SVCD and Interlace

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Guest

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Archived from groups: rec.video.desktop (More info?)

Hi, another newbie question...
So I`ve purchased a Pinnacle Rave card and are trying to convert VHS
Camcorder footage to SVCD via some editing. My question is do I
interlace or not? My first attempt to capture at (PAL) 480x576 at 25
fps in VirtualDub with Huffyuv compression resulted in a horizontal
comb effect (presumably the interlacing). I keep on reading that SVCD
uses MPEG2 and supports interlacing. I also read that Interlacing
SHOULD be used where the output is a TV and SHOULD_NOT be used when
the output is a PC. What if The final product may be played on both a
domestic DVD player / TV and a PC? Should I just ignore the interlace
pattern during editing in the knowledge they will go away when viewed
on a TV? Or will using the right SVCD play-back software on the PC let
me view an interlaced SVCD without giving me a headache? Or is the
only solution to make a second de-interlaced version just for a PC?

Cheers,

Ed.
 
G

Guest

Guest
Archived from groups: rec.video.desktop (More info?)

On 24 Jun 2004 08:00:52 -0700, ed@edweb.org.uk (Ed Whittaker) wrote:

>My question is do I interlace or not?

Keep it interlacd. It will look better on a TV. The software you use for
playback on a PC should deinterlace during playback, so that's fine too.

You have to make sure the field order is correct when converting to
MPEG-2. Analog capture cards are usually upper field first. If you
encode with TMPGEnc use the Project Wizard, it will automatically
determine the field order for you.
 
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Archived from groups: rec.video.desktop (More info?)

erratic <erratic@reply-to.address> wrote in message news:<B7CCc.164939$1z6.8447034@phobos.telenet-ops.be>...
> Keep it interlacd. It will look better on a TV. The software you use for
> playback on a PC should deinterlace during playback, so that's fine too.
>
> You have to make sure the field order is correct when converting to
> MPEG-2. Analog capture cards are usually upper field first. If you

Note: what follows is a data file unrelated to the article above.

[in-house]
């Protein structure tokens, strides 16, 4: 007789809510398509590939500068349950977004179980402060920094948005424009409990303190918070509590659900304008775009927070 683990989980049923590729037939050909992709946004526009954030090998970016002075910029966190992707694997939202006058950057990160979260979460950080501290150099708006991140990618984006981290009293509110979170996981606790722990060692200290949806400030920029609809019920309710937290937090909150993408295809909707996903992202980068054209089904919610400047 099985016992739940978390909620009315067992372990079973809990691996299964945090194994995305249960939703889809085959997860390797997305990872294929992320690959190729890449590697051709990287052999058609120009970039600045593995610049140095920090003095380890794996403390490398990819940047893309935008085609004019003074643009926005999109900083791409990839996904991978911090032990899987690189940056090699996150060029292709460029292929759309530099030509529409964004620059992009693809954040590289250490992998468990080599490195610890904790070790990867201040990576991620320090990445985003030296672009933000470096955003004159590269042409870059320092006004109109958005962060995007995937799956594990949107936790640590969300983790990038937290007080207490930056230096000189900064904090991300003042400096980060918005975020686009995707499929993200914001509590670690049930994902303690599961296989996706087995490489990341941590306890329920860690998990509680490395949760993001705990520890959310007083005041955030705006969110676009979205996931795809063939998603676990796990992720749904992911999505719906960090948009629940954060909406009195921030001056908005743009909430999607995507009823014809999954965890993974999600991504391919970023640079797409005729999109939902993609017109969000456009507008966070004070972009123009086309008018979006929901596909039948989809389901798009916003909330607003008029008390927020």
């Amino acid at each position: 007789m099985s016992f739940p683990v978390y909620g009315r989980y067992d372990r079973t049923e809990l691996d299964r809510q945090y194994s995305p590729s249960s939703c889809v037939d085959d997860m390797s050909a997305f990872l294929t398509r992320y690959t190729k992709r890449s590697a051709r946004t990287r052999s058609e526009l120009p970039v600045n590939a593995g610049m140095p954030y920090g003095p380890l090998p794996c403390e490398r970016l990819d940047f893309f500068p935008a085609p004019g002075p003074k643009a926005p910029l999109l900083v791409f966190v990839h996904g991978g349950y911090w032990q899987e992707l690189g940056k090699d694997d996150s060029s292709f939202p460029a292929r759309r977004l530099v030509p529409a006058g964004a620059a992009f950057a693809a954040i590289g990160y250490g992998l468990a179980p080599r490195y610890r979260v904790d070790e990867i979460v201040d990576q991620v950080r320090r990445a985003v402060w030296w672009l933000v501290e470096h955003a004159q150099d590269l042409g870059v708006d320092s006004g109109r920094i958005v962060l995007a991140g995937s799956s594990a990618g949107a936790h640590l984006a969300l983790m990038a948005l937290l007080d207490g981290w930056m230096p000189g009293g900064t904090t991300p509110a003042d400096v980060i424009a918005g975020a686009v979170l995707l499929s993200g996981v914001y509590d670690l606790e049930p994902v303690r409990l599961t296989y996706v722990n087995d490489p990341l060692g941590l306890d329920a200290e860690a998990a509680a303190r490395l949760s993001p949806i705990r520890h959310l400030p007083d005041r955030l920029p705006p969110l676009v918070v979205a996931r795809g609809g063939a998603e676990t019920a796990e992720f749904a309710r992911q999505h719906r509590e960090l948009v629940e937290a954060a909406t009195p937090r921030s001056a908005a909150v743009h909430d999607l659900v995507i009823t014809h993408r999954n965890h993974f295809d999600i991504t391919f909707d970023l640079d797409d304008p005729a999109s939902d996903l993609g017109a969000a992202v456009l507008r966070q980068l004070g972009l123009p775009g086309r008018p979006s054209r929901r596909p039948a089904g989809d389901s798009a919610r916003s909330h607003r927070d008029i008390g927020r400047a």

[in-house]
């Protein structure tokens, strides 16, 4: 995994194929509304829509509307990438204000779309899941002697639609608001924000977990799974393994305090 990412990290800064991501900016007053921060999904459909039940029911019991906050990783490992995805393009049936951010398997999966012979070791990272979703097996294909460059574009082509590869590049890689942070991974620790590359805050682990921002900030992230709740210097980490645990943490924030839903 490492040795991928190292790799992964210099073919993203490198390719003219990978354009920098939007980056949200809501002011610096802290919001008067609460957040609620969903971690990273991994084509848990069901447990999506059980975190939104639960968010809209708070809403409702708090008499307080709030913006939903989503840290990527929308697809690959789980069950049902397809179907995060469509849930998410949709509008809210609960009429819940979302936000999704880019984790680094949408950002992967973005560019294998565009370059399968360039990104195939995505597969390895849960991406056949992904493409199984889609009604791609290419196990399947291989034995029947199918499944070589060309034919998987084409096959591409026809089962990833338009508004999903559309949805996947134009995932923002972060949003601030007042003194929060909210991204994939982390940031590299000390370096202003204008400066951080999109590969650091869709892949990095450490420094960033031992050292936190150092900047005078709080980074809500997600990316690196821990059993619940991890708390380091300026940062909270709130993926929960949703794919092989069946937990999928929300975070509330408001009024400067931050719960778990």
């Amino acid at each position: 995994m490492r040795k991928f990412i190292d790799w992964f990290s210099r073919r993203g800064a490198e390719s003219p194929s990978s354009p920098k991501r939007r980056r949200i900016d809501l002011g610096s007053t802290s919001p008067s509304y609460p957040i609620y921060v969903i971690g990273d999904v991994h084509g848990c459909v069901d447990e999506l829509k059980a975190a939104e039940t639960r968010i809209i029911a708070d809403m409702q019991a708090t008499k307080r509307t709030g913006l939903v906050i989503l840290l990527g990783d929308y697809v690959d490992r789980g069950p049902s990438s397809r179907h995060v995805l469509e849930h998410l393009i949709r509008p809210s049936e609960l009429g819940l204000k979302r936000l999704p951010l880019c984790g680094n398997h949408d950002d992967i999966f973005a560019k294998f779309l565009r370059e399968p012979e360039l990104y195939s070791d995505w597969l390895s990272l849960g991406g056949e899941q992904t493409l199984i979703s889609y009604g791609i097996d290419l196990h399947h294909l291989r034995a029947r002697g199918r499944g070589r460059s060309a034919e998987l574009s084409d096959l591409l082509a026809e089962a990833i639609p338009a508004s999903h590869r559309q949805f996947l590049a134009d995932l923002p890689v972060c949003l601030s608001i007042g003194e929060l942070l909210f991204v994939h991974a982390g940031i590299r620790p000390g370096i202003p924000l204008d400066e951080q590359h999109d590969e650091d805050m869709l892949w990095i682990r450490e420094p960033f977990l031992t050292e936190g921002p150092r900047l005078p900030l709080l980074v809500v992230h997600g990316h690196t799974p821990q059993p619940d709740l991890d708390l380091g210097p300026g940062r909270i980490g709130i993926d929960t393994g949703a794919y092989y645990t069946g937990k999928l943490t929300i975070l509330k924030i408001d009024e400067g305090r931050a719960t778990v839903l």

> encode with TMPGEnc use the Project Wizard, it will automatically
> determine the field order for you.

Cheers, been trying out VideoLAN for playing back Tmpgenc Mpeg2`s and
quite impressed by the de-interlacing modes. In fact i`m quite
suprised how far my little old Celeron 700Mhz is getting me with video
work.

Ed.
 
G

Guest

Guest
Archived from groups: rec.video.desktop (More info?)

> Hi, another newbie question...
> So I`ve purchased a Pinnacle Rave card and are trying to convert VHS
> Camcorder footage to SVCD via some editing. My question is do I
> interlace or not? My first attempt to capture at (PAL) 480x576 at 25
> fps in VirtualDub with Huffyuv compression resulted in a horizontal
> comb effect (presumably the interlacing). I keep on reading that SVCD
> uses MPEG2 and supports interlacing. I also read that Interlacing
> SHOULD be used where the output is a TV and SHOULD_NOT be used when
> the output is a PC. What if The final product may be played on both a
> domestic DVD player / TV and a PC? Should I just ignore the interlace
> pattern during editing in the knowledge they will go away when viewed
> on a TV? Or will using the right SVCD play-back software on the PC let
> me view an interlaced SVCD without giving me a headache? Or is the
> only solution to make a second de-interlaced version just for a PC?
>
> Cheers,
>
> Ed.

You should NEVER deinterlace SVCD. Keep it interlaced, or when appropriate,
IVTC to 23.976 fps and enable 3:2 pulldown.
 
G

Guest

Guest
Archived from groups: rec.video.desktop (More info?)

On Thu, 24 Jun 2004 15:32:50 +0000 (UTC), "Adam H" <dfghjkl@fghjkl.ur>
wrote:

>IVTC to 23.976 fps and enable 3:2 pulldown.

Yes, but that's for NTSC only. Not applicable to PAL.
 
G

Guest

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Archived from groups: rec.video.desktop (More info?)

> >IVTC to 23.976 fps and enable 3:2 pulldown.
>
> Yes, but that's for NTSC only. Not applicable to PAL.

Correct, which is why I said "when appropriate", but I guess it was slightly
off topic given that he was a PAL kind of guy, although you can still IVTC
to remove the interlaced combing and encode it as progressive PAL, which
some people say is slightly more efficient than interlace.